The Strait of Gibraltar is a narrow waterway separating the Atlantic Ocean (bottom left) from the Mediterranean Sea (top right). This 13-kilometer-wide waterway also separates Europe and Africa, with Spain and Gibraltar on the left and Morocco on the right. Until the opening of the Suez Canal in 1869, the Strait of Gibraltar served as the only access point to the Mediterranean Sea. During World War II, naval traffic through this strait was monitored by both Allied and Axis navies, as it served as a crucial “chokepoint” for vessels traveling between the Atlantic and Mediterranean.
High rates of evaporation in the relatively shallow Mediterranean basin cause the water to become saltier, and thereby denser, than the relatively fresh Atlantic water. As Atlantic water is forced through the narrow strait it accelerates and interacts with Mediterranean water. Internal waves (particularly those formed at depths of 60–80 meters) develop where these two different water masses interact. Large, tidally induced pulses of Atlantic water entering the Mediterranean can be seen here as a series of crescents emanating from the strait. These crescents result from interactions of these different water masses at depth.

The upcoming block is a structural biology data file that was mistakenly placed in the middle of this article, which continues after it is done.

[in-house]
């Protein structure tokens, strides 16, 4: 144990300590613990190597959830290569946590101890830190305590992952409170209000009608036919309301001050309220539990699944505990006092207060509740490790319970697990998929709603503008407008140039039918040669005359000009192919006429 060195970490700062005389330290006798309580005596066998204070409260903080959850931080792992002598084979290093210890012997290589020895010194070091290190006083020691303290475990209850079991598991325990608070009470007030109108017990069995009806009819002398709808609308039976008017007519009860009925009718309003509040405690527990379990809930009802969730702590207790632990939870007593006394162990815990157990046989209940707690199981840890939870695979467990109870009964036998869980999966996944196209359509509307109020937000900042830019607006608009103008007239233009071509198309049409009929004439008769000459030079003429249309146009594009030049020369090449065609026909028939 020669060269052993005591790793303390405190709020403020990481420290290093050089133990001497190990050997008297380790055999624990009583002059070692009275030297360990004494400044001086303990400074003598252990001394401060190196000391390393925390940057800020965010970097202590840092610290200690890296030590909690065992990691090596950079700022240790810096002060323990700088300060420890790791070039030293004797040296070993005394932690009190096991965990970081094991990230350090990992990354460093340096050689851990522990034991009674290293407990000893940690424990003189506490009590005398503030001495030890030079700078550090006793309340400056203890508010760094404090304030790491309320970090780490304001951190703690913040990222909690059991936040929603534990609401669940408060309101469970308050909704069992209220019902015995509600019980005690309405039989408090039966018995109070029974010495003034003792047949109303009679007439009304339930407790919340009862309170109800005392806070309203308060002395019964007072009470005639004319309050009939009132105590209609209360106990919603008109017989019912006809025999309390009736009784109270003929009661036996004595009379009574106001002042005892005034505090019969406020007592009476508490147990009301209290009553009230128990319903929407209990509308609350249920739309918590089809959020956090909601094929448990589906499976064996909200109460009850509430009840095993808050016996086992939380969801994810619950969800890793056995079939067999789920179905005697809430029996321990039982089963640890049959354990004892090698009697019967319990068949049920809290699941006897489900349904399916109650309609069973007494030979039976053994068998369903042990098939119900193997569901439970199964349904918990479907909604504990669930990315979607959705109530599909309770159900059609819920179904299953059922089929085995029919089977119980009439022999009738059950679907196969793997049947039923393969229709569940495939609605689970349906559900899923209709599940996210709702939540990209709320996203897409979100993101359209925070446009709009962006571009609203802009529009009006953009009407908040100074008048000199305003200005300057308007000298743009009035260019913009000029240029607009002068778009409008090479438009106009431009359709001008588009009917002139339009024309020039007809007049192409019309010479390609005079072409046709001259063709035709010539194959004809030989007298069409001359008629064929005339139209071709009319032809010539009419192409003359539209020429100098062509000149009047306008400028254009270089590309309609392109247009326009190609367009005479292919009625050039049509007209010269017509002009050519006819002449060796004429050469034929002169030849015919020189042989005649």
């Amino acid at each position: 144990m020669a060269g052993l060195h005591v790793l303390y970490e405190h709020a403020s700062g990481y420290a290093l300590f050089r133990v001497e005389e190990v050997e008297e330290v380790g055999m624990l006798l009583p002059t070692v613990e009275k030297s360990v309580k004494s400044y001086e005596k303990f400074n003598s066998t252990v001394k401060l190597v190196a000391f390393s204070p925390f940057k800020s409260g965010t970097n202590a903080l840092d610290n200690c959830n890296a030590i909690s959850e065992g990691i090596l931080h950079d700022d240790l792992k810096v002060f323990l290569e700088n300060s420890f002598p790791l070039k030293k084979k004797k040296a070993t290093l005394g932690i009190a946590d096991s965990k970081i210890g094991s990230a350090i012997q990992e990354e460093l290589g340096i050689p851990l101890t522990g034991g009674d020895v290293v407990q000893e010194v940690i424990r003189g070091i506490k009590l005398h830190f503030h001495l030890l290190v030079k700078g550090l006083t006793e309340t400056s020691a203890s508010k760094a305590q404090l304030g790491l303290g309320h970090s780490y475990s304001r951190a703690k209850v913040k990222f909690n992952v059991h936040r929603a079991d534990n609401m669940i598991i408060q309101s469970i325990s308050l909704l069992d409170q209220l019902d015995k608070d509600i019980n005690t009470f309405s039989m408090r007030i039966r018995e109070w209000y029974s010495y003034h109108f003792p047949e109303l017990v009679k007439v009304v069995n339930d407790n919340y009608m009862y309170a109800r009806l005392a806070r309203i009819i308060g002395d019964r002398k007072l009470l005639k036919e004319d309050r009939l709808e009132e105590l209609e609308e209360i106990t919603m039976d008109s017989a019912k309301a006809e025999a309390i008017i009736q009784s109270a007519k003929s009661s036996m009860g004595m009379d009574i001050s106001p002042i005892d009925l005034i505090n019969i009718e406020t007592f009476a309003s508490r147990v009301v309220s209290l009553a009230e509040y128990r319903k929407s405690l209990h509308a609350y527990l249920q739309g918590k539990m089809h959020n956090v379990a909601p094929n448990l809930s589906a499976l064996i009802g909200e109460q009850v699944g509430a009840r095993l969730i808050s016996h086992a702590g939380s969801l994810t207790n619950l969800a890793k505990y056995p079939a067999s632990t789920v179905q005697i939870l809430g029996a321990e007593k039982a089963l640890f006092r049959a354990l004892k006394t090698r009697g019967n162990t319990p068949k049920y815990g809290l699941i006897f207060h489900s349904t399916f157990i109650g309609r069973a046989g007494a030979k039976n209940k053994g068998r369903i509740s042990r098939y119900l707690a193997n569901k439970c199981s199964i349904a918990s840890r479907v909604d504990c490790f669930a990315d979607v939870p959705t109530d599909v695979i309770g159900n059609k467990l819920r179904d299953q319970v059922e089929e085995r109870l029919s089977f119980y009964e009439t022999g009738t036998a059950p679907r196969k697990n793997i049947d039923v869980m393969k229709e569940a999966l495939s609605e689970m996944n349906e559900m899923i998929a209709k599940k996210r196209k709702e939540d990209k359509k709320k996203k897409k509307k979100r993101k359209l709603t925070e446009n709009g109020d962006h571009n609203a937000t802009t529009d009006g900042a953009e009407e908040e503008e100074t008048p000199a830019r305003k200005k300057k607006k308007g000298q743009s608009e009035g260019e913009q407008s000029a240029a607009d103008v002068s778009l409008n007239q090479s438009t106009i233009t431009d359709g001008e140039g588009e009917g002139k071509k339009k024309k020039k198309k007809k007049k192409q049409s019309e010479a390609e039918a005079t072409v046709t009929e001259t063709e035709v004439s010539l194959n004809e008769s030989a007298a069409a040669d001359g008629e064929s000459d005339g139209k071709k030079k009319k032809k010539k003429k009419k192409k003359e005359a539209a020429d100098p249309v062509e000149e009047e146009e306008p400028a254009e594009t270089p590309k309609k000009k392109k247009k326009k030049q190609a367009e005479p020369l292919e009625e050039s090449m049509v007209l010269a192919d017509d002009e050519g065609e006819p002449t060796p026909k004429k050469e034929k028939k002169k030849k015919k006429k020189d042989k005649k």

October 1984, mission STS-41G, image 17-34-81.